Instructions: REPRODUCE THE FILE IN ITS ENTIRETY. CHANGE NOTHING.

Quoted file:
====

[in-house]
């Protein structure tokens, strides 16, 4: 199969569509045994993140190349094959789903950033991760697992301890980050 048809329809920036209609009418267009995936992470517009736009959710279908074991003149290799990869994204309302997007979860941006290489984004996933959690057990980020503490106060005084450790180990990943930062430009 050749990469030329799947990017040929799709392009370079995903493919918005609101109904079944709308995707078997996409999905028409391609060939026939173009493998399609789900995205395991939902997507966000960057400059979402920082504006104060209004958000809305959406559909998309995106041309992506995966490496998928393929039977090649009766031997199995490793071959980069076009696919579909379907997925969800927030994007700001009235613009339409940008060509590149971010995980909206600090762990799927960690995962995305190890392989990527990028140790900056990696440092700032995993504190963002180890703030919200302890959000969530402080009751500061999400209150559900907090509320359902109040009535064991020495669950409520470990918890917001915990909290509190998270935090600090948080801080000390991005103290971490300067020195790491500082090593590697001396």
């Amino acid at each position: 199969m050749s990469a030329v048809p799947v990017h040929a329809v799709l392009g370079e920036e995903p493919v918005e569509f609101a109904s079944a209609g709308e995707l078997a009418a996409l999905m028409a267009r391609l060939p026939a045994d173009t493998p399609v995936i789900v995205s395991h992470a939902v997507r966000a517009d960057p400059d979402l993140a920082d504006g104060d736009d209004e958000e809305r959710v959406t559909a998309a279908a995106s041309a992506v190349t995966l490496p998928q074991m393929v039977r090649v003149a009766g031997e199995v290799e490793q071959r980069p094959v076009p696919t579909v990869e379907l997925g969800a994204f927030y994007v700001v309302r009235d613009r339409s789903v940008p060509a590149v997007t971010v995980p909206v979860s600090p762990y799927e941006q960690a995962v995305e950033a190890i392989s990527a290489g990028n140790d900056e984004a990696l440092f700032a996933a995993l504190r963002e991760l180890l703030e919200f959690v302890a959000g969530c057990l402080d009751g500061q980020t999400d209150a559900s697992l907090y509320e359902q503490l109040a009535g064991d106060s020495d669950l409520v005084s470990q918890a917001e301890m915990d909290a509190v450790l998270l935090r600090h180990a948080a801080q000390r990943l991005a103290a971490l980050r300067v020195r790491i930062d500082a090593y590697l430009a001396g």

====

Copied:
[in-house]
């Protein structure tokens, strides 16, 4: 199969569509045994993140190349094959789903950033991760697992301890980050 048809329809920036209609009418267009995936992470517009736009959710279908074991003149290799990869994204309302997007979860941006290489984004996933959690057990980020503490106060005084450790180990990943930062430009 050749990469030329799947990017040929799709392009370079995903493919918005609101109904079944709308995707078997996409999905028409391609060939026939173009493998399609789900995205395991939902997507966000960057400059979402920082504006104060209004958000809305959406559909998309995106041309992506995966490496998928393929039977090649009766031997199995490793071959980069076009696919579909379907997925969800927030994007700001009235613009339409940008060509590149971010995980909206600090762990799927960690995962995305190890392989990527990028140790900056990696440092700032995993504190963002180890703030919200302890959000969530402080009751500061999400209150559900907090509320359902109040009535064991020495669950409520470990918890917001915990909290509190998270935090600090948080801080000390991005103290971490300067020195790491500082090593590697001396």
């Amino acid at each position: 199969m050749s990469a030329v048809p799947v990017h040929a329809v799709l392009g370079e920036e995903p493919v918005e569509f609101a109904s079944a209609g709308e995707l078997a009418a996409l999905m028409a267009r391609l060939p026939a045994d173009t493998p399609v995936i789900v995205s395991h992470a939902v997507r966000a517009d960057p400059d979402l993140a920082d504006g104060d736009d209004e958000e809305r959710v959406t559909a998309a279908a995106s041309a992506v190349t995966l490496p998928q074991m393929v039977r090649v003149a009766g031997e199995v290799e490793q071959r980069p094959v076009p696919t579909v990869e379907l997925g969800a994204f927030y994007v700001v309302r009235d613009r339409s789903v940008p060509a590149v997007t971010v995980p909206v979860s600090p762990y799927e941006q960690a995962v995305e950033a190890i392989s990527a290489g990028n140790d900056e984004a990696l440092f700032a996933a995993l504190r963002e991760l180890l703030e919200f959690v302890a959000g969530c057990l402080d009751g500061q980020t999400d209150a559900s697992l907090y509320e359902q503490l109040a009535g064991d106060s020495d669950l409520v005084s470990q918890a917001e301890m915990d909290a509190v450790l998270l935090r600090h180990a948080a801080q000390r990943l991005a103290a971490l980050r300067v020195r790491i930062d500082a090593y590697l430009a001396g």